I has to choose between an optimized architectural solution that comes int he form of straight machine cut vertical poles and ties that “proper” gardener use so that the tomato trees appear to be supported according a deeply cultured architectural structural sensibility that is pleasing to the civilized eye or a collection of branches that gardener had left behind.
So I am trying this experiment; since I know for sure, that tomato plants don’t suffer from architectural sensibilities. I want to see how they fair with crooked randomly placed unsightly bunch of branches, in comparison to the architecturally rationalized one.
Will let our readers know at the end of summer.
Future breakthroughs in CAD is more likely to come from the design tools for creating microscopic wet wear than from the crude tools known as CAD designed to combine metal and concrete into architectural artifice. Because the latter is bound to be dumber. We wish it to remain that way servile to our limited imagination.While the design tools for cells, organs and organisms are being designed to operate beyond human imagination and in the mode of discovery – opening up unimaginable possibilities.
Interesting both Bio and Non-Bio CAD started off life similarly; representing geometry and design data. Ah.. then they got cleverer as they attempted not only design, but to make design better – one objective at at time – usually through optimization. Both CAD systems now do single criteria optimization reasonable well, because before you optimize you need to define a “design problems”. Once you make design into a “problem” there is no problem there after. All you need is to call in the engineers – they all now carry with them a bag of tools for optimization. But even then, they can only do “single criteria optimization” in other words solve only one problem at a time.
The trouble starts when you have more than one criteria and that is a real problem; because all real design problems are multi criteria problems. Here the “problem sovlers” have a real problem. Though some may retreat into a theoretical multi criteria problem solving mode, most of them know that they have no idea how to solve it. And it is here that Bio CAD is beginning to overtake, because those who fashion it know that problems and solutions don’t appear at once – they are grown through a complex developmental process.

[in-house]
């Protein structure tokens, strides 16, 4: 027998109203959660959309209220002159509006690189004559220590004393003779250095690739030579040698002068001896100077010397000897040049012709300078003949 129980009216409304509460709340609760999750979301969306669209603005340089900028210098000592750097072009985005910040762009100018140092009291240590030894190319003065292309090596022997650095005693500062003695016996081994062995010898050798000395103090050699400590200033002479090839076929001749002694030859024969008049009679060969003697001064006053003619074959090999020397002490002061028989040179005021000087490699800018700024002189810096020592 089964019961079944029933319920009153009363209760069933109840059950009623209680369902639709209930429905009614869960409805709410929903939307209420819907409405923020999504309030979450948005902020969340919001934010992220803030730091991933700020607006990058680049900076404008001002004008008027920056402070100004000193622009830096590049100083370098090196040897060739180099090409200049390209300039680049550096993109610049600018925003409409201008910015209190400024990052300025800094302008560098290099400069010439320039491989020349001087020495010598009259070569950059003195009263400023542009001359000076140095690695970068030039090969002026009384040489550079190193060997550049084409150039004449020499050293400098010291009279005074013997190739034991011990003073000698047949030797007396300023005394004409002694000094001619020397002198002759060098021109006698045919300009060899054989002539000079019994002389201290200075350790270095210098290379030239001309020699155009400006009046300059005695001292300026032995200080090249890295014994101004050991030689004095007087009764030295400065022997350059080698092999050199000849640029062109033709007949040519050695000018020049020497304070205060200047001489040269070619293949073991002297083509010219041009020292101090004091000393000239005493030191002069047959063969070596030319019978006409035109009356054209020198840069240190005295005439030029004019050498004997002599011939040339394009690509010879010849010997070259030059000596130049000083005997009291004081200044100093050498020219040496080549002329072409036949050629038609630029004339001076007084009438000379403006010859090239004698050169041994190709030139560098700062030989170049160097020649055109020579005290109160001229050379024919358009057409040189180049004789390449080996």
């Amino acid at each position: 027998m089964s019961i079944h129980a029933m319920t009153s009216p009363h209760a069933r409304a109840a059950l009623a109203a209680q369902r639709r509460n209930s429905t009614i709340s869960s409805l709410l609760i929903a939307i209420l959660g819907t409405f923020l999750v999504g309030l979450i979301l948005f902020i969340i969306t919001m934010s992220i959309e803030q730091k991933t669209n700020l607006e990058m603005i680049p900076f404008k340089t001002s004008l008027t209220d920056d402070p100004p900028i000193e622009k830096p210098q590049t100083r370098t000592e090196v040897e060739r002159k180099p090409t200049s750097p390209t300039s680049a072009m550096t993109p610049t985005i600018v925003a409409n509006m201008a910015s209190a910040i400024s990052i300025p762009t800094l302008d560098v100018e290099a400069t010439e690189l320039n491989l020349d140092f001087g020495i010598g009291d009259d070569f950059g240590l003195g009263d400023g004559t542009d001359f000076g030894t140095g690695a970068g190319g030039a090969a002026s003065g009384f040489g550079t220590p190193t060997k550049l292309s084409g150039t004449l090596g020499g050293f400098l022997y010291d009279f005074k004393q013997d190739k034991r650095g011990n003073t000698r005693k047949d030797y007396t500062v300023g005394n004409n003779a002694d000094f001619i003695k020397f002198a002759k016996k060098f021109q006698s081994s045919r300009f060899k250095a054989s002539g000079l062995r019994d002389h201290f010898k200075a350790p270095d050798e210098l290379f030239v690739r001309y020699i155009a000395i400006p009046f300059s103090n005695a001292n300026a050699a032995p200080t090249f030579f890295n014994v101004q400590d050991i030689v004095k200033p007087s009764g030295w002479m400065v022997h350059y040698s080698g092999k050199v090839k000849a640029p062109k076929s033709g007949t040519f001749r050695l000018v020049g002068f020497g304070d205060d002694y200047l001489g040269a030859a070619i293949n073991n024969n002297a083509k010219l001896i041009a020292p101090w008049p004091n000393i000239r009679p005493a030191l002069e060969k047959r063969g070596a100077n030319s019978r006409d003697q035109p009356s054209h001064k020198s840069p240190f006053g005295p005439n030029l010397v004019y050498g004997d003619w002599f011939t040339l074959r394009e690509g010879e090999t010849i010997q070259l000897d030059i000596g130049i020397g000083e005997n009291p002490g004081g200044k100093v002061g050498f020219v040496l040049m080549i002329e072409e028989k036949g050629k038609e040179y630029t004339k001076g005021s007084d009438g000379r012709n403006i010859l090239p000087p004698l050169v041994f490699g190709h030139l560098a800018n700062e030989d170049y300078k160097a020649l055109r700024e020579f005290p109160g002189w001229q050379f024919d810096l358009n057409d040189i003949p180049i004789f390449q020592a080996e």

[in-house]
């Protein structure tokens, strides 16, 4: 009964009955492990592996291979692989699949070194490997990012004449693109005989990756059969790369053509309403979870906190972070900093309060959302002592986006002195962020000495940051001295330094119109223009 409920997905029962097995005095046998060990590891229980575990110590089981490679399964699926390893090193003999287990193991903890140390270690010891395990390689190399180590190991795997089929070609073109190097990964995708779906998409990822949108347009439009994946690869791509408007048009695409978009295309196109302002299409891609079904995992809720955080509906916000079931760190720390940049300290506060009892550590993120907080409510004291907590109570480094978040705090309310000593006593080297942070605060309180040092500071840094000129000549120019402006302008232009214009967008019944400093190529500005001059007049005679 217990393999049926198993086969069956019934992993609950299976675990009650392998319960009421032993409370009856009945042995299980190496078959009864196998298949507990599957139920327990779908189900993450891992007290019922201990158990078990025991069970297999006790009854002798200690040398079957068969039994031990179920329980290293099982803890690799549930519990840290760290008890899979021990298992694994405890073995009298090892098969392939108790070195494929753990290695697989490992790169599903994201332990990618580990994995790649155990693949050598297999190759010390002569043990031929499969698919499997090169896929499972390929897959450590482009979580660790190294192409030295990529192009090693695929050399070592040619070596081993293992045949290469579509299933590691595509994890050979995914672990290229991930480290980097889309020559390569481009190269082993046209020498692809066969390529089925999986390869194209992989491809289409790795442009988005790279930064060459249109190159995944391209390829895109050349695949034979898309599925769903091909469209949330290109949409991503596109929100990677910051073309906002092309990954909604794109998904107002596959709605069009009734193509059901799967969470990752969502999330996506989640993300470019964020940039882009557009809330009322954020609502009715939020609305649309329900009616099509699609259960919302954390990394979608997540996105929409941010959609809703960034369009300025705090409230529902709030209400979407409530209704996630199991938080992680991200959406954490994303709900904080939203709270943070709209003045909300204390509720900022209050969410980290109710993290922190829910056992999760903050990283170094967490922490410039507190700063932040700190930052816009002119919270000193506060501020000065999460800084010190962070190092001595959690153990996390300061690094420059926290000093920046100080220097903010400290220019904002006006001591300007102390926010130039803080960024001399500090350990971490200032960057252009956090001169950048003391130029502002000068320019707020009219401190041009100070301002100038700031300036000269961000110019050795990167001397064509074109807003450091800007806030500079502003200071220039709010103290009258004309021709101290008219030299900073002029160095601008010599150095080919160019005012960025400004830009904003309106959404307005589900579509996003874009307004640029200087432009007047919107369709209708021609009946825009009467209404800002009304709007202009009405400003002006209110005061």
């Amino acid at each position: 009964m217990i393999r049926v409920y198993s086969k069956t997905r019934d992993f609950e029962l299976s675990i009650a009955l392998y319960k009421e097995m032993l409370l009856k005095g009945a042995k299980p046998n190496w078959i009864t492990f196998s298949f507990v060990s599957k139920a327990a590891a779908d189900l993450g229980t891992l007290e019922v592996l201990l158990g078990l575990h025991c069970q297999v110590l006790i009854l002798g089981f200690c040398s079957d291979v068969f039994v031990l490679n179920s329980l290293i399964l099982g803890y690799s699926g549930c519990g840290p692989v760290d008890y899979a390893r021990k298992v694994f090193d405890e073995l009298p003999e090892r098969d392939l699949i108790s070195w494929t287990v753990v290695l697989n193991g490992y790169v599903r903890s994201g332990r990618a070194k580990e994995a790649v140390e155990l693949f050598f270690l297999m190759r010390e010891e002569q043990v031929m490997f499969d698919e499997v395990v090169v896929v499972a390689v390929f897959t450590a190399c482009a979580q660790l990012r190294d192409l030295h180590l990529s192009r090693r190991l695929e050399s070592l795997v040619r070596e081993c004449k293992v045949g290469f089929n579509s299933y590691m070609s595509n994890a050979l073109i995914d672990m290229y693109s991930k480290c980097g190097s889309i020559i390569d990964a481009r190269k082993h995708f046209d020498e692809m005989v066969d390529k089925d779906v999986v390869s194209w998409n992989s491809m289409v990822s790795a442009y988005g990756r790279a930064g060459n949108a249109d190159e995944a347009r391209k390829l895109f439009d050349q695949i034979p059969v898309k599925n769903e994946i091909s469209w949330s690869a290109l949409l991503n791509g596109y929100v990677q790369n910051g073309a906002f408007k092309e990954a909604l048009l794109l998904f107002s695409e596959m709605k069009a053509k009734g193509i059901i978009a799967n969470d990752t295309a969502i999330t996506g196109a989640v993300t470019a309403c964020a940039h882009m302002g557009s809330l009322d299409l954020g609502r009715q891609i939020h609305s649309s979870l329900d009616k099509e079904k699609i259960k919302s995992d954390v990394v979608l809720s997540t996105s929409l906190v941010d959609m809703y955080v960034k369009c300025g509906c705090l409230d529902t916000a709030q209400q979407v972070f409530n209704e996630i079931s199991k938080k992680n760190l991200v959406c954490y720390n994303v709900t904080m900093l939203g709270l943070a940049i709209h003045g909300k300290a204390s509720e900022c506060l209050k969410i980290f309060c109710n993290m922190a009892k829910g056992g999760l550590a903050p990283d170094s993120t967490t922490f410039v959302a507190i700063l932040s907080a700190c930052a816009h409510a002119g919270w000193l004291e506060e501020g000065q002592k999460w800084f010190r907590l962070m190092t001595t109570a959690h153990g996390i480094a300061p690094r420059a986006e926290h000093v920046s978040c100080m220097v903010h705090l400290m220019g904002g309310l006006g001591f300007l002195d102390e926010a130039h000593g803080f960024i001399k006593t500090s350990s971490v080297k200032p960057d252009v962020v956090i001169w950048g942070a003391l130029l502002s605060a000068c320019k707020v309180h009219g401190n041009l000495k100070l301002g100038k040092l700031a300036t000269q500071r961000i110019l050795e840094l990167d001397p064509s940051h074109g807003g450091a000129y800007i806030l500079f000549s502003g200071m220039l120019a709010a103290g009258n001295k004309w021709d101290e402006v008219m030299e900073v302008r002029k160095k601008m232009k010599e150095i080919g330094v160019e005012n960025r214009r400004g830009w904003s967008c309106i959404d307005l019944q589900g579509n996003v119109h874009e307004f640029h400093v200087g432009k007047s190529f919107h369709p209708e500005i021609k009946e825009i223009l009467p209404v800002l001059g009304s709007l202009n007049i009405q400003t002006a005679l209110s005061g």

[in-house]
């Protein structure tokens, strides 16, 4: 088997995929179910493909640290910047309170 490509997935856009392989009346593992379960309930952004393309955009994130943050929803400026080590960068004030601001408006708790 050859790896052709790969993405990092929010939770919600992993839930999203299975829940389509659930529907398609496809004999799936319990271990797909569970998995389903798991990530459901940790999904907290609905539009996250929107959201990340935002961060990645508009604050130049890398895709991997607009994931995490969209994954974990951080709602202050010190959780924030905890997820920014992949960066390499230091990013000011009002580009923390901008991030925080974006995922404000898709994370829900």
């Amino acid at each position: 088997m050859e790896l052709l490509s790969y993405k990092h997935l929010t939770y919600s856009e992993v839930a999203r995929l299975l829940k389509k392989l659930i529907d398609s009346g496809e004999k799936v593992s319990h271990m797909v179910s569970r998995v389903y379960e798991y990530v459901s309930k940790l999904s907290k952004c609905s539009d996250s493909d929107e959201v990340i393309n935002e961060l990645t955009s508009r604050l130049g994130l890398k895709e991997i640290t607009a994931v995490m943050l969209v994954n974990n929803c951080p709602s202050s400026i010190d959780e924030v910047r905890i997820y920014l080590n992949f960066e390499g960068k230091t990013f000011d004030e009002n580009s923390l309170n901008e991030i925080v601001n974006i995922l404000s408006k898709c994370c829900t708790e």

Next generation Bio CAD
From a review of genetic computational tools
The first generation of tools dealt predominantly with singular objectives such as codon usage optimization and unique restriction site incorporation. Recent years have seen the emergence of sequence design tools that aim to evolve sequences toward combinations of objectives. The design of optimal protein-coding sequences adhering to multiple objectives is computationally hard, and most tools rely on heuristics to sample the vast sequence design space.
The article revives a wide range of CAD tools and there are some interesting similarities with architectural CAD. Interestingly most of the CAD tools are open sourced, community based and operate online. Some of them like clotho are platforms (like grasshopper) allowing users to create component CAD systems that they can create, share and connect.
There seems to be a clear evolution here. Bio CAD seems to be moving from rule (or grammar) based creation tools into tools that can handle some of the complexity of biological design processes which are still being discovered by scientist. Hopefully from these efforts we will learn the wonderful ways that nature exploits to explore vast design spaces that allowed it to fashion complex organisms like our selves capable of understanding our own making.
This is the compilation of my previous blog posts on the end of CAD.
As the era of using CAD as a tool to drive pre-computer paper based design process draws to a close, the type of CAD as we know today is likely to disappear . Unprecedented connectivity, cloud based computation, consumer creation, direct digital manufacturing, human behavior modelling, altered business models and increasingly powerful game capabilities in devices is set to dramatically change not only CAD but the creation process itself towards genetically based design processes.
The more I get into discussions about computational design, the more I realize that it is a waste of time. It is a waste of time, because computational design is not something that academics of architects care to define yet insist on talking about. Not because they have time to waste, but because it is an important con. It is a con that is deeply rooted within the history of architecture, from the day emperors hired the porto-architects to fashion in stone representations of their cosmic connections.
The Mythology of Mathematics